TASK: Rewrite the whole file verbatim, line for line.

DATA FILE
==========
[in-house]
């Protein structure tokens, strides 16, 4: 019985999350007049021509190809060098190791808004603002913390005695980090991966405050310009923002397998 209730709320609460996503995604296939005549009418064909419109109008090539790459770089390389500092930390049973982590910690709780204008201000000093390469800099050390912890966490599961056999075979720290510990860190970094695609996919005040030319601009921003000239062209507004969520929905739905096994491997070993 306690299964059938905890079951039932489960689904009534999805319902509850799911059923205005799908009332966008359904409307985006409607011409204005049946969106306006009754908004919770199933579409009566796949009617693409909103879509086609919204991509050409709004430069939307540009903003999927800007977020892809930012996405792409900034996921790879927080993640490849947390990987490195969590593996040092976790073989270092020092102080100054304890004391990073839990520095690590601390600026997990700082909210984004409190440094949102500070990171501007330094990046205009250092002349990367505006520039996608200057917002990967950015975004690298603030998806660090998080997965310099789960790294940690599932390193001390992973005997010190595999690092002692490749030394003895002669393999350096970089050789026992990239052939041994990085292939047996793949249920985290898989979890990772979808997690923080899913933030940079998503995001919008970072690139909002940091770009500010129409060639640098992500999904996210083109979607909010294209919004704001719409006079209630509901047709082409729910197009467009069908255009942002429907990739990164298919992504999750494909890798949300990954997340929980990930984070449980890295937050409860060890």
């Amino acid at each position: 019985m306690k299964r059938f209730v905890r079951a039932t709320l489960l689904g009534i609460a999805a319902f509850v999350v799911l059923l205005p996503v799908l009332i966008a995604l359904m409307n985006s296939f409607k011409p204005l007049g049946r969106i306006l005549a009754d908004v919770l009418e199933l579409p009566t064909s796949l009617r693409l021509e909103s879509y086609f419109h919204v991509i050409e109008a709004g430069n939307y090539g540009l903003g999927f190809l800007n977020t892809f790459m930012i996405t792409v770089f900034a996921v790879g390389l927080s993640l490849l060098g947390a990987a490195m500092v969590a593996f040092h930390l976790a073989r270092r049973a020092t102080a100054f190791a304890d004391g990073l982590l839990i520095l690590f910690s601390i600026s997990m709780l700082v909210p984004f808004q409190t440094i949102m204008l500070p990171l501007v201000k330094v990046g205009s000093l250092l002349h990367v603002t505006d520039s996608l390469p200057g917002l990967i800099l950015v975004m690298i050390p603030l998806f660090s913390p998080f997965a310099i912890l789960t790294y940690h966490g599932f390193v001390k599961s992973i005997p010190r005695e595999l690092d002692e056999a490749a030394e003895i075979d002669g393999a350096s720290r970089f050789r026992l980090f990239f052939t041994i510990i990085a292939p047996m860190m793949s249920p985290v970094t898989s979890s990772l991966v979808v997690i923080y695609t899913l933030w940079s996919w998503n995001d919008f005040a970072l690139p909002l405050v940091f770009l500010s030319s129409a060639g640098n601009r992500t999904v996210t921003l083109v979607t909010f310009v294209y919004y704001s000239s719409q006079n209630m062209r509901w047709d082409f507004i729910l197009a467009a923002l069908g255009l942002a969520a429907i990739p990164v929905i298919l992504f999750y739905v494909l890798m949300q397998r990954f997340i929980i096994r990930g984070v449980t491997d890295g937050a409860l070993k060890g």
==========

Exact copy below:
[in-house]
């Protein structure tokens, strides 16, 4: 019985999350007049021509190809060098190791808004603002913390005695980090991966405050310009923002397998 209730709320609460996503995604296939005549009418064909419109109008090539790459770089390389500092930390049973982590910690709780204008201000000093390469800099050390912890966490599961056999075979720290510990860190970094695609996919005040030319601009921003000239062209507004969520929905739905096994491997070993 306690299964059938905890079951039932489960689904009534999805319902509850799911059923205005799908009332966008359904409307985006409607011409204005049946969106306006009754908004919770199933579409009566796949009617693409909103879509086609919204991509050409709004430069939307540009903003999927800007977020892809930012996405792409900034996921790879927080993640490849947390990987490195969590593996040092976790073989270092020092102080100054304890004391990073839990520095690590601390600026997990700082909210984004409190440094949102500070990171501007330094990046205009250092002349990367505006520039996608200057917002990967950015975004690298603030998806660090998080997965310099789960790294940690599932390193001390992973005997010190595999690092002692490749030394003895002669393999350096970089050789026992990239052939041994990085292939047996793949249920985290898989979890990772979808997690923080899913933030940079998503995001919008970072690139909002940091770009500010129409060639640098992500999904996210083109979607909010294209919004704001719409006079209630509901047709082409729910197009467009069908255009942002429907990739990164298919992504999750494909890798949300990954997340929980990930984070449980890295937050409860060890």
């Amino acid at each position: 019985m306690k299964r059938f209730v905890r079951a039932t709320l489960l689904g009534i609460a999805a319902f509850v999350v799911l059923l205005p996503v799908l009332i966008a995604l359904m409307n985006s296939f409607k011409p204005l007049g049946r969106i306006l005549a009754d908004v919770l009418e199933l579409p009566t064909s796949l009617r693409l021509e909103s879509y086609f419109h919204v991509i050409e109008a709004g430069n939307y090539g540009l903003g999927f190809l800007n977020t892809f790459m930012i996405t792409v770089f900034a996921v790879g390389l927080s993640l490849l060098g947390a990987a490195m500092v969590a593996f040092h930390l976790a073989r270092r049973a020092t102080a100054f190791a304890d004391g990073l982590l839990i520095l690590f910690s601390i600026s997990m709780l700082v909210p984004f808004q409190t440094i949102m204008l500070p990171l501007v201000k330094v990046g205009s000093l250092l002349h990367v603002t505006d520039s996608l390469p200057g917002l990967i800099l950015v975004m690298i050390p603030l998806f660090s913390p998080f997965a310099i912890l789960t790294y940690h966490g599932f390193v001390k599961s992973i005997p010190r005695e595999l690092d002692e056999a490749a030394e003895i075979d002669g393999a350096s720290r970089f050789r026992l980090f990239f052939t041994i510990i990085a292939p047996m860190m793949s249920p985290v970094t898989s979890s990772l991966v979808v997690i923080y695609t899913l933030w940079s996919w998503n995001d919008f005040a970072l690139p909002l405050v940091f770009l500010s030319s129409a060639g640098n601009r992500t999904v996210t921003l083109v979607t909010f310009v294209y919004y704001s000239s719409q006079n209630m062209r509901w047709d082409f507004i729910l197009a467009a923002l069908g255009l942002a969520a429907i990739p990164v929905i298919l992504f999750y739905v494909l890798m949300q397998r990954f997340i929980i096994r990930g984070v449980t491997d890295g937050a409860l070993k060890g």